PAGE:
Why? You might ask.  Well, a couple of reasons. 1) I just think it is really cool when a guy is willing to put social pressures aside and be a stay-at-home dad.  I think it shows confidence and openness. 2) They usually seem to be pretty adventurous- up for fun trips with the kids to new places or events.  But most importantly, 3) I just miss hanging out with guys!!!

Don’t get me wrong, I am very grateful that I have the mom friends (and non-mom women friends) that I have- they are incredibly wonderful, strong, smart, exciting, bad-ass women.  But there are times when I really miss testosterone.  I miss open competitiveness.  I miss stupid, dirty jokes.  I miss eating like a guy and not talking about calories or food-guilt.

So I’ve decided that I have to get over my befriending people at the park fear and take the bull by the horns.  I am going to befriend a stay-at-home dad even if it kills (or humiliates) me!

Beach Bound…

June 15, 2009

We leave first thing tomorrow morning for our second beach vacay of the season!  This will be the first time that I am doing the stay-at-home mom thing of going off with another mom and having our husbands meet us for the weekend.  I am super excited for the trip but am feeling a bit like, “wait? how did this become my life?”  But I am determined to embrace the trip for all of its relaxing potential- bring on the sun, the drinks, and the sandy fun!

I’ll be back in about a week…

Friday!

June 12, 2009

I don’t think I have ever been so relieved that it is Friday.  Poor M has been teething like CRAZY this week- fevers, whining, crying, temper tantrums, the works.  On top of that, we are definitely entering a new phase of development which we haven’t figured out yet.  He is desperate to communicate a whole lot more to us but doesn’t yet have the words which leads to amazing amounts of frustration for him.  You can practically hear him yelling, “why don’t you understand me?!?!?!?!?!”  It has felt like living in a vortex of baby angst.

My mom always tells me that just when you think you are about to kill them, they do something amazing that makes it all ok again.  Well, this morning I felt like M was going to need to bust out in complete, Dickensian-style sentences for me to be happy again.

So I am incredibly grateful that it is Friday and that tomorrow I get to leave M with F and go have lunch with wonderful women friends who don’t have kids (read: no kid talk).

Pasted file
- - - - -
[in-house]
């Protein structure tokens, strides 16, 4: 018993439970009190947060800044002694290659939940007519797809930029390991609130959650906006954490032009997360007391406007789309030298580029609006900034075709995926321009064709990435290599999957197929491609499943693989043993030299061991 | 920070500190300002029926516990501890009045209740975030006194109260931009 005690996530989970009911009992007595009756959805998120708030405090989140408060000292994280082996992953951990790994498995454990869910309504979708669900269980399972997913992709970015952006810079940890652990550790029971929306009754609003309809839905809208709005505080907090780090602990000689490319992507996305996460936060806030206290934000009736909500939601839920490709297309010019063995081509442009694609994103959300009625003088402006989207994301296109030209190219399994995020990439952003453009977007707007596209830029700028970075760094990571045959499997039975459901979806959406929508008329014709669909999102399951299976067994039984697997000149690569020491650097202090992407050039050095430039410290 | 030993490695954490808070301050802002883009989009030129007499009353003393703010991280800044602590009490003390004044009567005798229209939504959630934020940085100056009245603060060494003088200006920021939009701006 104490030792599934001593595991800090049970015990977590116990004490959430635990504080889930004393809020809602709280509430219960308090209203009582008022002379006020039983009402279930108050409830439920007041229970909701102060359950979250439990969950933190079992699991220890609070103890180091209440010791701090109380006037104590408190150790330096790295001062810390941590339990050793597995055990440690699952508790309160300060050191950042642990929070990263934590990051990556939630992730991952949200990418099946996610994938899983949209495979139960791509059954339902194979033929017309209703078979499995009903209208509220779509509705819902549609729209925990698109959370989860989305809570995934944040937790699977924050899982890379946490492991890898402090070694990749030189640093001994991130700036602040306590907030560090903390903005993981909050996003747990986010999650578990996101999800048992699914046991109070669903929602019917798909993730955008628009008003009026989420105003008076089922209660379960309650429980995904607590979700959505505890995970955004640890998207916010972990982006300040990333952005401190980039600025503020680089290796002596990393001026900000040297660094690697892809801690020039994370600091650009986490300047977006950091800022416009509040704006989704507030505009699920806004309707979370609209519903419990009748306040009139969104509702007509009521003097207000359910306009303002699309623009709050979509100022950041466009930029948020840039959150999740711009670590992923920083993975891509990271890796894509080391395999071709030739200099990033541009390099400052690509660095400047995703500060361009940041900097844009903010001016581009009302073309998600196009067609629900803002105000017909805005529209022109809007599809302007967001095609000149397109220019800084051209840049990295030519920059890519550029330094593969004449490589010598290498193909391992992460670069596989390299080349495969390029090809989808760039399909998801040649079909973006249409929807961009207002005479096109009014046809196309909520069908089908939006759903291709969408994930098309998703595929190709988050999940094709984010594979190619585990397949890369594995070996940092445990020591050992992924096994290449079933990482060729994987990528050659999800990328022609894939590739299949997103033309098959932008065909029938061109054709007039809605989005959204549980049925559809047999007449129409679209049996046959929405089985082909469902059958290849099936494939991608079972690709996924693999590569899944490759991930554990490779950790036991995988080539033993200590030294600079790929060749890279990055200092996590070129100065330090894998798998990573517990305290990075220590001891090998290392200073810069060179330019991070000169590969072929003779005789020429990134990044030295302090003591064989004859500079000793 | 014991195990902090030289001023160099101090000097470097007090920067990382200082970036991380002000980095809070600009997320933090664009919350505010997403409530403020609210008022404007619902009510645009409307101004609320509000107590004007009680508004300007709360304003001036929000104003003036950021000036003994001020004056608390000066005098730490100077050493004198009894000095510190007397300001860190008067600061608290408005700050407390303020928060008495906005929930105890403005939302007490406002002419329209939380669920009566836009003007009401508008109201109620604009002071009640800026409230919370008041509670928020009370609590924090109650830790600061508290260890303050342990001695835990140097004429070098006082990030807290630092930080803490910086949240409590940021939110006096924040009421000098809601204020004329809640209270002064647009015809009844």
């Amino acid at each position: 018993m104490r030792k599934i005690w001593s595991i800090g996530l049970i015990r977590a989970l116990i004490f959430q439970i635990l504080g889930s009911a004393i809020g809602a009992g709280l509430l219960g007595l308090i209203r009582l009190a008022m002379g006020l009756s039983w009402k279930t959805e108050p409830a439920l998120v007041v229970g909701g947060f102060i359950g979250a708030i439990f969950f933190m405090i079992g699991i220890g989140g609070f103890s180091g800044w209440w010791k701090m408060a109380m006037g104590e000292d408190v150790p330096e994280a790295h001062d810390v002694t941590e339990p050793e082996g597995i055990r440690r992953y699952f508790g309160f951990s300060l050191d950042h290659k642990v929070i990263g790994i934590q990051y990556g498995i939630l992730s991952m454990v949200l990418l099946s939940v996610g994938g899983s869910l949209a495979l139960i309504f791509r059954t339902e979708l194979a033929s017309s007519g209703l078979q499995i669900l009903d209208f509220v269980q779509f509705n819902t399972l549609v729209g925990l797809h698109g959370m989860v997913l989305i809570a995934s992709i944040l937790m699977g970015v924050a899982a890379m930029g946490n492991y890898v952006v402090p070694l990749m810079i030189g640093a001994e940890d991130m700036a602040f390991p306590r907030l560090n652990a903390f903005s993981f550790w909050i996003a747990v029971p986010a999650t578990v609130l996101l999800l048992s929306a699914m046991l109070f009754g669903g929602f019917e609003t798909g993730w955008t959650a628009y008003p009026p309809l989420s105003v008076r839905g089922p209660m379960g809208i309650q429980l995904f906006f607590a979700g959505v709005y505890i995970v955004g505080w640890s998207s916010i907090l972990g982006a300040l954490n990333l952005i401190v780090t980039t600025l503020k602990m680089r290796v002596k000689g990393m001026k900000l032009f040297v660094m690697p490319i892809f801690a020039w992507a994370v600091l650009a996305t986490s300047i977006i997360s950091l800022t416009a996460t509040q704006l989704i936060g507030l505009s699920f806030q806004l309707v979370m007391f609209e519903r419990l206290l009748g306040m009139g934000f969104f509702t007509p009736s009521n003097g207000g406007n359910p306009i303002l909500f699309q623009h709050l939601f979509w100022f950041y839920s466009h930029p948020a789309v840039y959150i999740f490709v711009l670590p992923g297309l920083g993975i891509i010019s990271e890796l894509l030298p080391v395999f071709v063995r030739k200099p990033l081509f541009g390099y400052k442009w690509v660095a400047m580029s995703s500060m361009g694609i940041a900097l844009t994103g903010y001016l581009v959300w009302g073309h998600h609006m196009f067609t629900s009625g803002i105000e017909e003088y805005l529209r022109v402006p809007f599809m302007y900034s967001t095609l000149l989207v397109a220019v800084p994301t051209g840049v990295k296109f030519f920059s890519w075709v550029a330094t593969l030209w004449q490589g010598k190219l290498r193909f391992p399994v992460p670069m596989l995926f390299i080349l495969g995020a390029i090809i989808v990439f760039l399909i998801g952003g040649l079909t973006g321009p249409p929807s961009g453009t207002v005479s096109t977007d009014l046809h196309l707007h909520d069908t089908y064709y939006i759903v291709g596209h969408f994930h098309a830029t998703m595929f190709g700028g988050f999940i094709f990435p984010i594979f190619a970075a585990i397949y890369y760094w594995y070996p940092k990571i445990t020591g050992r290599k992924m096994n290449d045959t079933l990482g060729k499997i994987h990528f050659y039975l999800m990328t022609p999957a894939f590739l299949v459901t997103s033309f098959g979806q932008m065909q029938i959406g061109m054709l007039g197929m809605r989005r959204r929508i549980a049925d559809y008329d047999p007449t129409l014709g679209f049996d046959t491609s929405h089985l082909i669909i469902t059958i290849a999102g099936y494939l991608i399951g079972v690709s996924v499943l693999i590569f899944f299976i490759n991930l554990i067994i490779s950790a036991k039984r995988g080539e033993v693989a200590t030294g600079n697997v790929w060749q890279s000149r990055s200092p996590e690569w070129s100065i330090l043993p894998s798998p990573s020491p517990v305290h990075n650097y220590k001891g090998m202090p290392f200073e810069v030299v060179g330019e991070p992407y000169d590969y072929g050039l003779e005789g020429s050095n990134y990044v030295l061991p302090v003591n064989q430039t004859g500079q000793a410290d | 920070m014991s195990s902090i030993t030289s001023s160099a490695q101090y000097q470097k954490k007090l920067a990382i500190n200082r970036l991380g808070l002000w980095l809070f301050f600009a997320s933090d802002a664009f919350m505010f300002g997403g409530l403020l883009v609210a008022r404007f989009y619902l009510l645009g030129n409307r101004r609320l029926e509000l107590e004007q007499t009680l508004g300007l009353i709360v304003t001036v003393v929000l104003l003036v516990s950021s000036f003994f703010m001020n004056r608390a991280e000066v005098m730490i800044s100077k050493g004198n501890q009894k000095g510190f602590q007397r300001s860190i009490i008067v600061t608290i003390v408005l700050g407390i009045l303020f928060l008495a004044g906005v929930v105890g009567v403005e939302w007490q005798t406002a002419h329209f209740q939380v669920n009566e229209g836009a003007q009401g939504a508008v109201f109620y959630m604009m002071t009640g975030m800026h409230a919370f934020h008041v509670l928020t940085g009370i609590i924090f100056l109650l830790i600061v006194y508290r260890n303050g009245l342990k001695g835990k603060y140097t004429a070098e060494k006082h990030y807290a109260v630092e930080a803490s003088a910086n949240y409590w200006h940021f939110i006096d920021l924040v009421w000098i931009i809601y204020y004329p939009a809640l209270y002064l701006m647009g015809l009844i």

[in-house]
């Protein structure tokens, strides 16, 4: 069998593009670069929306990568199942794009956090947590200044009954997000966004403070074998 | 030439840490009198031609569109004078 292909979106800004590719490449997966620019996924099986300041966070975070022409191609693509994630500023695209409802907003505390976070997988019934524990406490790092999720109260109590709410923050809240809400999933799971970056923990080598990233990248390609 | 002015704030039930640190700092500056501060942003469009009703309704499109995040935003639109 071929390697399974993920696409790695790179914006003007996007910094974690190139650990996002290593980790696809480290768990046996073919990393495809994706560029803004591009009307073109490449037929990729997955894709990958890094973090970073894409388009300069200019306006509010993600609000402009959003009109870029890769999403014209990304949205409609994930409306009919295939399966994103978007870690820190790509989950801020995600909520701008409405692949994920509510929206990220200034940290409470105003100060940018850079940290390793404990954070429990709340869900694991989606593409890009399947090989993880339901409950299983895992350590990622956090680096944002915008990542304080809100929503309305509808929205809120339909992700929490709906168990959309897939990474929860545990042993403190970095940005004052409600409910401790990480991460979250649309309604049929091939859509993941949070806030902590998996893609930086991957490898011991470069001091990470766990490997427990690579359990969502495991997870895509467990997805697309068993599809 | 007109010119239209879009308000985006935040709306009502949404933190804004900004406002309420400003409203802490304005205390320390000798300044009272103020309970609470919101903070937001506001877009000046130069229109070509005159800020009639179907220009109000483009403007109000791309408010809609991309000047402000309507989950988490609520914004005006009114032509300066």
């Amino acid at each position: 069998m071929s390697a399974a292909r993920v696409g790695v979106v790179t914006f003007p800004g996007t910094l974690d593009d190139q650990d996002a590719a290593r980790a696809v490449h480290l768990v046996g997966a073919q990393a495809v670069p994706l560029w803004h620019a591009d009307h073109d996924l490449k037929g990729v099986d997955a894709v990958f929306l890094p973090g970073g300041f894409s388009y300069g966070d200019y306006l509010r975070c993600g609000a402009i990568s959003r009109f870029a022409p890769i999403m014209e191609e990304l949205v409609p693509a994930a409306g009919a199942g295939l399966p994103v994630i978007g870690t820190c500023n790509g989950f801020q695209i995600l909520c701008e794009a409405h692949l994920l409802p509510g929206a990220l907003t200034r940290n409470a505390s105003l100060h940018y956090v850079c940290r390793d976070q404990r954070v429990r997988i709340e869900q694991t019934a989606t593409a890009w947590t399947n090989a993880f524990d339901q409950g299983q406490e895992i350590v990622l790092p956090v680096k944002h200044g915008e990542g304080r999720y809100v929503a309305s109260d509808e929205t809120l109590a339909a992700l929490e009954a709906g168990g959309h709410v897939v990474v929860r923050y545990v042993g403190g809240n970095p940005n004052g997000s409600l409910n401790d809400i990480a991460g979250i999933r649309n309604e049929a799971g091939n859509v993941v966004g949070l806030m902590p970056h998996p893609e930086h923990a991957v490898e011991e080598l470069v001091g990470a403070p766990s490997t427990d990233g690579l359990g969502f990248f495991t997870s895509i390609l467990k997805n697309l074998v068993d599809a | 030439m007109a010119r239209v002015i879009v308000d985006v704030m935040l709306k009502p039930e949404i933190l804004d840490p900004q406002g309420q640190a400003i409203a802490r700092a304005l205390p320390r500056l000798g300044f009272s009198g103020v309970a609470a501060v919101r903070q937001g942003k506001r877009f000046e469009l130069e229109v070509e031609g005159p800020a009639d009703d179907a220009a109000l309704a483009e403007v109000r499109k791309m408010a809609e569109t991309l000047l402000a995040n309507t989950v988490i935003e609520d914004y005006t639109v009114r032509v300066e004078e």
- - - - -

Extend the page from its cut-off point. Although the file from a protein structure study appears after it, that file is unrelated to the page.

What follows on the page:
I met up with two friends and their kids today for lunch and it was incredibly reassuring to know that I am not the only one who, in the last 24-48 hours, has wanted to leave my kid out on the front porch.  Hearing everyone expressing the same frustrations made me realize how much more susceptible one’s mood is to weather when there are kids involved.

I love rain. Love it.  I love rainy days curled up on the couch reading. I love sleeping in all cosy under the comforter.  I love watching Pride and Prejudice for the sixty-eighth (the BBC 5-hour version, of course).  I even love being caught in the rain and coming home drenched.  But none of that is fun with an almost toddler, especially one who lives for being outside.  

So at least now I know I’m not alone.  And the next time the rain is like this I will just have to come up with some brilliant crafts activity or baking project… or at least I’ll have to have a bottle of wine to crack open at 3pm.

A Room of One’s Own

May 19, 2009

I was recently listening to an interview with Ayelet Waldman on Fresh Air and she said something that got me thinking.  She was talking about being a stay-at-home mom and how important it is to have something that is all your own, something that has nothing to do with your kids.  At first I thought, what a great concept! And then I realized… she ripped it off from Virginia Woolf!

Virginia Woolf wrote a whole book about how important it is for each individual woman to carve out a space for herself that is just hers.  While she was not  a stay-at-home mom, she was living during a time when women were expected to sacrifice everything for their families (some might argue that very little has changed, I guess). She wrote about the importance of that space, as both personal and political statements.  Waldman wasn’t even being as bad ass as Woolf, she had no political implication in her comments, she just meant that for your own sanity it is important to have something that is all your own.

One of the dangers, I think, of not having an accessible historical summary of the women’s movement (and if I am wrong and there is one out there, someone please share it with me!) is that in our struggles to define ourselves as feminists, as mothers, as activists, as professionals, we lose sight of the essential experiences and amazing lessons of bad-ass women who have come before us.  And once we forget (or don’t know) the lessons of the past, we run the risk of wasting time and energy reinventing the feminist wheel.